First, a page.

We have a health care business. We sell solutions to doctor’s offices, but we actually have doctors on staff who help us build solutions for those doctor’s offices versus just assuming that we have that knowledge ourselves.

Hire customer-centric people. Not everybody really believes in the philosophy that we bring in going to the market being customer connected. It’s more than words.

It’s truly putting customer needs, customer problems, and thinking about identifying and solving those problems differently than any and most technology companies have historically. We want to probe and find that a person is committed to that concept versus just saying the right words.

The language is very different. Take for a minute the construction marketplace. We want to discuss what problems we might solve for a residential homebuilder. If that person is going to think about features we can add to products, they’re not thinking about the customer’s point of view. If they say, ‘First, we have to understand what are the problems that this person is going to have in building a house, permitting, land acquisition, estimating, etc. — it’s a different way of thinking about how you solve problems and your approach to solving problems, and we want to see people oriented to them.

Share the vision. You have to touch people. I don’t want to imply that it’s creating a personal relationship with each one. That’s not really practical.

It’s easy in large companies for employees not to have any real relationship with management, and by creating a personal view of who you are as a human being, it helps employees become more engaged and committed and even emotional about wanting to help the company succeed — being a human is not a bad thing.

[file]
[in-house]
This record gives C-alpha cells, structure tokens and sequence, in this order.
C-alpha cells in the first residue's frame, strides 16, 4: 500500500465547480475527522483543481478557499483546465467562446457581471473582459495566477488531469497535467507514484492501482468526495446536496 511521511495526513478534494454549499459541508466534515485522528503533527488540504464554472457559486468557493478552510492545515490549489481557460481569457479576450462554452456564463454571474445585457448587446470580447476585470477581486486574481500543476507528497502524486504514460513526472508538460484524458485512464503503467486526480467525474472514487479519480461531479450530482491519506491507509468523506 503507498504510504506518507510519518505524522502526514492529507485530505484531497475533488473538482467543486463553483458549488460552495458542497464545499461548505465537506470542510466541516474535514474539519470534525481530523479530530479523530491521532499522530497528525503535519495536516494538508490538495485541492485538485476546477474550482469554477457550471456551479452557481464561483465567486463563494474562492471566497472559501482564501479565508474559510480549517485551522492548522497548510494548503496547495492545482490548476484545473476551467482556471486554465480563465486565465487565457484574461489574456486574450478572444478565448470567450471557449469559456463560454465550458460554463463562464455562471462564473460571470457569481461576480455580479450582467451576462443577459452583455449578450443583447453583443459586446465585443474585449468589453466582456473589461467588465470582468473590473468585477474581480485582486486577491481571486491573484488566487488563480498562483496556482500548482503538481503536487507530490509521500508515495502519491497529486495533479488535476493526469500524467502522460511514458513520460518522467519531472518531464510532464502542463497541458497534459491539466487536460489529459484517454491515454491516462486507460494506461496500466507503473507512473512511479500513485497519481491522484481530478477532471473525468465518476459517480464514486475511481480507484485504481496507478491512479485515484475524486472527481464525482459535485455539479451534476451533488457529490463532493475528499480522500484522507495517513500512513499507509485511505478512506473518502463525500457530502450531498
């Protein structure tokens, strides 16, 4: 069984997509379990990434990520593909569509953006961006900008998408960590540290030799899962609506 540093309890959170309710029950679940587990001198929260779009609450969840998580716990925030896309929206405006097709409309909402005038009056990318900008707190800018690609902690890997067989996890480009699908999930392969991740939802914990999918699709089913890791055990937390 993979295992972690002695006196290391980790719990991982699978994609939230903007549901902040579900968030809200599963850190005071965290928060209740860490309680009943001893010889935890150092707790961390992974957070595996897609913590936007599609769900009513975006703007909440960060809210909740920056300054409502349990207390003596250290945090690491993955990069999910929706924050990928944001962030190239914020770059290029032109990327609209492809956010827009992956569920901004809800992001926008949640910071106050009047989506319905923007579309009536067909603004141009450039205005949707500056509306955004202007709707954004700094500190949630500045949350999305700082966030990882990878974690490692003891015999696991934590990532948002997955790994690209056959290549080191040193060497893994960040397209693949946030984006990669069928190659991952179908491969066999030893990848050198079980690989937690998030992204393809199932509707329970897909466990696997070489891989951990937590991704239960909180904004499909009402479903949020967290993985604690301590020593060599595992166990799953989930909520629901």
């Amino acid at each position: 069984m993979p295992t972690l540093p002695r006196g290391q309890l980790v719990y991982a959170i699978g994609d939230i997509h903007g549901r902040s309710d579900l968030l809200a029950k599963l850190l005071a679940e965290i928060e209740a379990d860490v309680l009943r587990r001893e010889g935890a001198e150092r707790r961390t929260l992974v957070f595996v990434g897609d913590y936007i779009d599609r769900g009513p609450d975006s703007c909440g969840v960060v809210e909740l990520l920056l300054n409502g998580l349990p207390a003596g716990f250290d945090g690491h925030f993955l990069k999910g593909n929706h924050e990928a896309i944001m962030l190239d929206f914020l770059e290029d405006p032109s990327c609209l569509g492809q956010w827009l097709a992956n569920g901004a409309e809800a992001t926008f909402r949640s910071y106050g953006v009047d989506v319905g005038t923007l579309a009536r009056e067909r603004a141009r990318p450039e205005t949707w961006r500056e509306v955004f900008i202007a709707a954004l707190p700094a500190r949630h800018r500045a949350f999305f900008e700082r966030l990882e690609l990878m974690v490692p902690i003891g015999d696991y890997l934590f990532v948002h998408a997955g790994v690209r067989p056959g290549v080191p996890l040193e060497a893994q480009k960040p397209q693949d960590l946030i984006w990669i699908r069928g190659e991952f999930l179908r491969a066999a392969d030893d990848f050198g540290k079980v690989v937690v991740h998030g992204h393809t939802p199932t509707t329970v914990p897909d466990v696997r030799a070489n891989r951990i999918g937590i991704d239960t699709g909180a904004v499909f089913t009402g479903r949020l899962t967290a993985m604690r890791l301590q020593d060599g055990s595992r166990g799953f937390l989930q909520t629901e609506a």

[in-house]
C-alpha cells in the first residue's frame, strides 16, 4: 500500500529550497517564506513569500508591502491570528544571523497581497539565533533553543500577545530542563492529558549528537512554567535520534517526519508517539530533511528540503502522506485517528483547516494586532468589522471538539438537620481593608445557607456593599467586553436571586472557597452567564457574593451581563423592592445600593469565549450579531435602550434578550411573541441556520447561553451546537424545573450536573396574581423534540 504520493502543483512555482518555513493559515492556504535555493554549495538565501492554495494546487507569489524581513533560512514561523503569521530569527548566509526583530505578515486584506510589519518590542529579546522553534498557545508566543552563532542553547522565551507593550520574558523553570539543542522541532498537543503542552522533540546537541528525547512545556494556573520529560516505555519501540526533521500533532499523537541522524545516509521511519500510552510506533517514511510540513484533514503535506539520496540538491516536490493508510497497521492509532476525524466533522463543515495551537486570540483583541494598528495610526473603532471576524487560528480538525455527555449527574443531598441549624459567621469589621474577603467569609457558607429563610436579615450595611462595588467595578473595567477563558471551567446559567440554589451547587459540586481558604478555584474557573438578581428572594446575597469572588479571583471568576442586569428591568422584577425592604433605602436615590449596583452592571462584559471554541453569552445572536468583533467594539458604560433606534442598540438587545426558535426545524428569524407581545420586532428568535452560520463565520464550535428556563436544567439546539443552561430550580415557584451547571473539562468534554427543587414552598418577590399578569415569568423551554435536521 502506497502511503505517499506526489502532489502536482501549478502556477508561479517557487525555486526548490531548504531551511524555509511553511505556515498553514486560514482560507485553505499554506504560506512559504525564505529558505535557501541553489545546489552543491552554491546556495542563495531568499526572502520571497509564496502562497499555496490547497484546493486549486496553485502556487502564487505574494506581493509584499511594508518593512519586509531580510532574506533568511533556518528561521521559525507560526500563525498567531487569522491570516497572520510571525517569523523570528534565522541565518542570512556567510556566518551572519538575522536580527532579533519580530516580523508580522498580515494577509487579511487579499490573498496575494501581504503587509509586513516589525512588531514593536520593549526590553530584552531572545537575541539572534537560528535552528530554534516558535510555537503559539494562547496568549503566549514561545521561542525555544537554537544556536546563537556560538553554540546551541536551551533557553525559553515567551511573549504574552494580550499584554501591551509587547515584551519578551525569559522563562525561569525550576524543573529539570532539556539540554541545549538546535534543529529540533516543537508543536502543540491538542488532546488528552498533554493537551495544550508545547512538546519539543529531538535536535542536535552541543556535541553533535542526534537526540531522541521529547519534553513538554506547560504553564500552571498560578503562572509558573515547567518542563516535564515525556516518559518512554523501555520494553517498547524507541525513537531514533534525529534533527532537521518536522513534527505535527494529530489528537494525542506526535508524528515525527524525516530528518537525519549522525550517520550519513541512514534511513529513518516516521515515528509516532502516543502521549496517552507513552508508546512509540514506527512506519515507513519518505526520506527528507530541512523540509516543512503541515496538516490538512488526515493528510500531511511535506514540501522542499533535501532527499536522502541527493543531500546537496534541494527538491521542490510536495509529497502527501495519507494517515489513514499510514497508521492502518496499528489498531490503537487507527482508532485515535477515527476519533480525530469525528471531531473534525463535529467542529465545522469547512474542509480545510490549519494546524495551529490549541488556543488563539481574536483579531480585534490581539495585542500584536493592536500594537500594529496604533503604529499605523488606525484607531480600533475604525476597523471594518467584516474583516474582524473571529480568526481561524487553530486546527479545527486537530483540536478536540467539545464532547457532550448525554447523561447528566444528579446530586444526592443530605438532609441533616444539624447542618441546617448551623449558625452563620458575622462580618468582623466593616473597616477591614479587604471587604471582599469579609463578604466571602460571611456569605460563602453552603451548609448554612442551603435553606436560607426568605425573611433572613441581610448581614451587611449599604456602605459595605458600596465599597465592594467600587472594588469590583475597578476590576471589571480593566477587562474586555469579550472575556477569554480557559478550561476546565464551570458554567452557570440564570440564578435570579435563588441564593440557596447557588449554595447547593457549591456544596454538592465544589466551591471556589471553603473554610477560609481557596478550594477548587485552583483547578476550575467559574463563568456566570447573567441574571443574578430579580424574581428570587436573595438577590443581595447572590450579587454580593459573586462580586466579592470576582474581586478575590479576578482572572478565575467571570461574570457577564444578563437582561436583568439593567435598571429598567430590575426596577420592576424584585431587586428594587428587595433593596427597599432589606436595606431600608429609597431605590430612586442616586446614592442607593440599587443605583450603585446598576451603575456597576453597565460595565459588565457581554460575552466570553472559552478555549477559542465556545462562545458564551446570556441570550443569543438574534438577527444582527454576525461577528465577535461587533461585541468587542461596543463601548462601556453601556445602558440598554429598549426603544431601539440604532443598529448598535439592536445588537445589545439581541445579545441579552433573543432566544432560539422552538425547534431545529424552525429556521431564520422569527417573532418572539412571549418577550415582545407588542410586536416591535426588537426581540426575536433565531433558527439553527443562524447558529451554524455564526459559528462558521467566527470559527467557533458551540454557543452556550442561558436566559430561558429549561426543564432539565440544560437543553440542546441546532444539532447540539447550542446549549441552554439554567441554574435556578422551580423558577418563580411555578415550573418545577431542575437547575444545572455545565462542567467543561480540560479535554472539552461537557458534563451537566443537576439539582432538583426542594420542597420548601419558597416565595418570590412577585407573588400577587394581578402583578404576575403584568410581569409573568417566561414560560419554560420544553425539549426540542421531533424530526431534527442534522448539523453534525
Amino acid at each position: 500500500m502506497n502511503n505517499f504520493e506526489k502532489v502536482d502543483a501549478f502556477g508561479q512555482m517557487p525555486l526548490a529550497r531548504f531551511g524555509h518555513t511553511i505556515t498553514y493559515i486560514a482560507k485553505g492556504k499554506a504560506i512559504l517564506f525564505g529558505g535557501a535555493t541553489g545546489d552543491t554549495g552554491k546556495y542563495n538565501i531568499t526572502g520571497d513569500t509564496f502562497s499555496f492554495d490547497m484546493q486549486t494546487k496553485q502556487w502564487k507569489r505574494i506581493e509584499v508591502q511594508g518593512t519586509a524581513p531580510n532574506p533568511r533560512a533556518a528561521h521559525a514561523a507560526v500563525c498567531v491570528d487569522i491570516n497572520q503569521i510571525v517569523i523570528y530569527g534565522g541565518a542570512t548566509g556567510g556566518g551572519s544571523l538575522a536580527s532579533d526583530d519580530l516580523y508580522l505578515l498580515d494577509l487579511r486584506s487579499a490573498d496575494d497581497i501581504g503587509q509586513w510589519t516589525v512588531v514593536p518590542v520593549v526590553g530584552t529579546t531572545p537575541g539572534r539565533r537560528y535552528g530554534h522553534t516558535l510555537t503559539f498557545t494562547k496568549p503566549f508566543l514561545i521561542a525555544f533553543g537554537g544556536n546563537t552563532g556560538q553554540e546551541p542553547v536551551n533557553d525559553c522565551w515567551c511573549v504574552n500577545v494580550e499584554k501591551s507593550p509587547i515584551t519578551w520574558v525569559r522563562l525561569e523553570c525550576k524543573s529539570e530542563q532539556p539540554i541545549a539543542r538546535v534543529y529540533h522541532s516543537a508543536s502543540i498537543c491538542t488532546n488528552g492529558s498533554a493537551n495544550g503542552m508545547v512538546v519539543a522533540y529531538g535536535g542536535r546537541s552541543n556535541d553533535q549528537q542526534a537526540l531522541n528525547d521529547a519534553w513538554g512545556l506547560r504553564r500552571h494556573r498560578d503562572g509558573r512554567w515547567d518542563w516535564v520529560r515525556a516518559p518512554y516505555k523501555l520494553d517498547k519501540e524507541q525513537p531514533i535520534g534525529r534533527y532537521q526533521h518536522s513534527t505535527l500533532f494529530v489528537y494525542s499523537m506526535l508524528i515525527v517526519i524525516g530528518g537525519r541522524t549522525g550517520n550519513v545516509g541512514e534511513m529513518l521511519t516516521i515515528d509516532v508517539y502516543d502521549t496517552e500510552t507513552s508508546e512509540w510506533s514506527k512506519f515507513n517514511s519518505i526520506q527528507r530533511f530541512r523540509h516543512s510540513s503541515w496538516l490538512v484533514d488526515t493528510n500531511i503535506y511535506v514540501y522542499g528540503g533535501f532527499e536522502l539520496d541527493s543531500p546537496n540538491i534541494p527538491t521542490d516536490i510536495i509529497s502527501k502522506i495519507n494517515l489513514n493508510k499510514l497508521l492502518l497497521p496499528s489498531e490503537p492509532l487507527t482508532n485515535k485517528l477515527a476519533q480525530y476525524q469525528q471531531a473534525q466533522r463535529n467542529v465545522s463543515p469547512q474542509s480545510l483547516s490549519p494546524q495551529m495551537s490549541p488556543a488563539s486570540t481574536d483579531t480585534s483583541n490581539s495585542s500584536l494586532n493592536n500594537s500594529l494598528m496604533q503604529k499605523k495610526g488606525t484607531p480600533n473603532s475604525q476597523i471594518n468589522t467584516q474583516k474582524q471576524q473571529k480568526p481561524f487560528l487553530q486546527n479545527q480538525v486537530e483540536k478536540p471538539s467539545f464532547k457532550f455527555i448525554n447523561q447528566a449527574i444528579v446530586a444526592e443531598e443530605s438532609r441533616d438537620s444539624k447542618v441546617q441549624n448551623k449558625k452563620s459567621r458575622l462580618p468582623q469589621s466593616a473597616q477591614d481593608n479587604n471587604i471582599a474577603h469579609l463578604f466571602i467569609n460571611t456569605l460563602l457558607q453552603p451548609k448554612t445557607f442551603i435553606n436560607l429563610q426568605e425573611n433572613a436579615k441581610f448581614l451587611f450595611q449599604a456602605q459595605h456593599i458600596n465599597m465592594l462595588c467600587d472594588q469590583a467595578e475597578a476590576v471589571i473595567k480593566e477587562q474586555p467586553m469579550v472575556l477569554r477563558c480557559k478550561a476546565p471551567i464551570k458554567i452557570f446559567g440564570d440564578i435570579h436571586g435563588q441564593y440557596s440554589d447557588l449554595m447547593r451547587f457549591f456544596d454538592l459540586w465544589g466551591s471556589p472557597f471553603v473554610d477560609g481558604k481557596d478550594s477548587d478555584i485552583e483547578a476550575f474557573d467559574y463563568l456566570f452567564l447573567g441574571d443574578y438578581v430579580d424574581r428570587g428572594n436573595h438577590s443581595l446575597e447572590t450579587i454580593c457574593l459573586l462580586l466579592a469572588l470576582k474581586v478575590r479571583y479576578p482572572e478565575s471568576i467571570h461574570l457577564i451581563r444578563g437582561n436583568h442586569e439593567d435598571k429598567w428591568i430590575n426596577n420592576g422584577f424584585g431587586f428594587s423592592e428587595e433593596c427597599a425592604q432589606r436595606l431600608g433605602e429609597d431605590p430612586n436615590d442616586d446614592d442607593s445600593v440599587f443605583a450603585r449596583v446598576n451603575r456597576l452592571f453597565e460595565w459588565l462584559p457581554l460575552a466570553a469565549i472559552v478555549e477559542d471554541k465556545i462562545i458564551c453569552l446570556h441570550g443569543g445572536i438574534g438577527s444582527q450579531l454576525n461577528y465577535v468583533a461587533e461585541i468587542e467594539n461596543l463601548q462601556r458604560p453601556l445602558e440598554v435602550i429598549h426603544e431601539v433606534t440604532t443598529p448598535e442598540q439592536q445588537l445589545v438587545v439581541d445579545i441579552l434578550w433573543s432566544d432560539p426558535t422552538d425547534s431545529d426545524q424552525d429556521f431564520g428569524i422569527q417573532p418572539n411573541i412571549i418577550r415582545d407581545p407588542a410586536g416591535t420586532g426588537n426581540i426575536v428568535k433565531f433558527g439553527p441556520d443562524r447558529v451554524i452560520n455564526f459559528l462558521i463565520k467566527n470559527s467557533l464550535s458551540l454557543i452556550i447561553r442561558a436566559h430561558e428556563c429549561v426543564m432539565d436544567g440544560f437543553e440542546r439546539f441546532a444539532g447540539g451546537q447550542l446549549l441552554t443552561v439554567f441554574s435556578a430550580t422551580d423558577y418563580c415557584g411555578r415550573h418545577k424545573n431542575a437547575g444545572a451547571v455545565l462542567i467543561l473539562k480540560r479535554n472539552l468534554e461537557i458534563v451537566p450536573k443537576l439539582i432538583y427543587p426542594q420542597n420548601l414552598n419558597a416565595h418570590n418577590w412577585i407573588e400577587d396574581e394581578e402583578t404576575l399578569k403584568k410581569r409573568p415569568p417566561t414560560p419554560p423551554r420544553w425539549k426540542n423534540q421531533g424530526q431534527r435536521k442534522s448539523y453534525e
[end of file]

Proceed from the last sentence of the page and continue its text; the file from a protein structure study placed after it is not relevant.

Management can get sometimes get caught in, ‘This is our vision.’ But what are the steps? You’ve got to help employees with the steps. It’s important in creating a vision and strategy to help employees connect the dots along the journey. Often the time frame that the employee is thinking about is different than you might be thinking about in a three-to five-year strategy, so helping employees get there, see the momentum of the business, and want to be a part of that and do things that create greater momentum.

Then along the way, it’s important to celebrate successes, and equally, you gain tremendous amounts of commitment from employees by being open and honest about the places where you’ve had challenges or where you haven’t succeeded and what you’re going to do to overcome and how they can help be part of that solution.

That’s another thing — just being willing to be accessible. In these sessions, we’ll take Q and A, and who knows what we get. You may get some real tough questions. The harder the questions you get, the more success you have in having established a relationship of trust with that particular population of employees because they say, ‘You know what, we’ll ask the hard ones because we’ll get a real answer.’

HOW TO REACH: Sage Software, (866) 996-SAGE or www.sagesoftware.com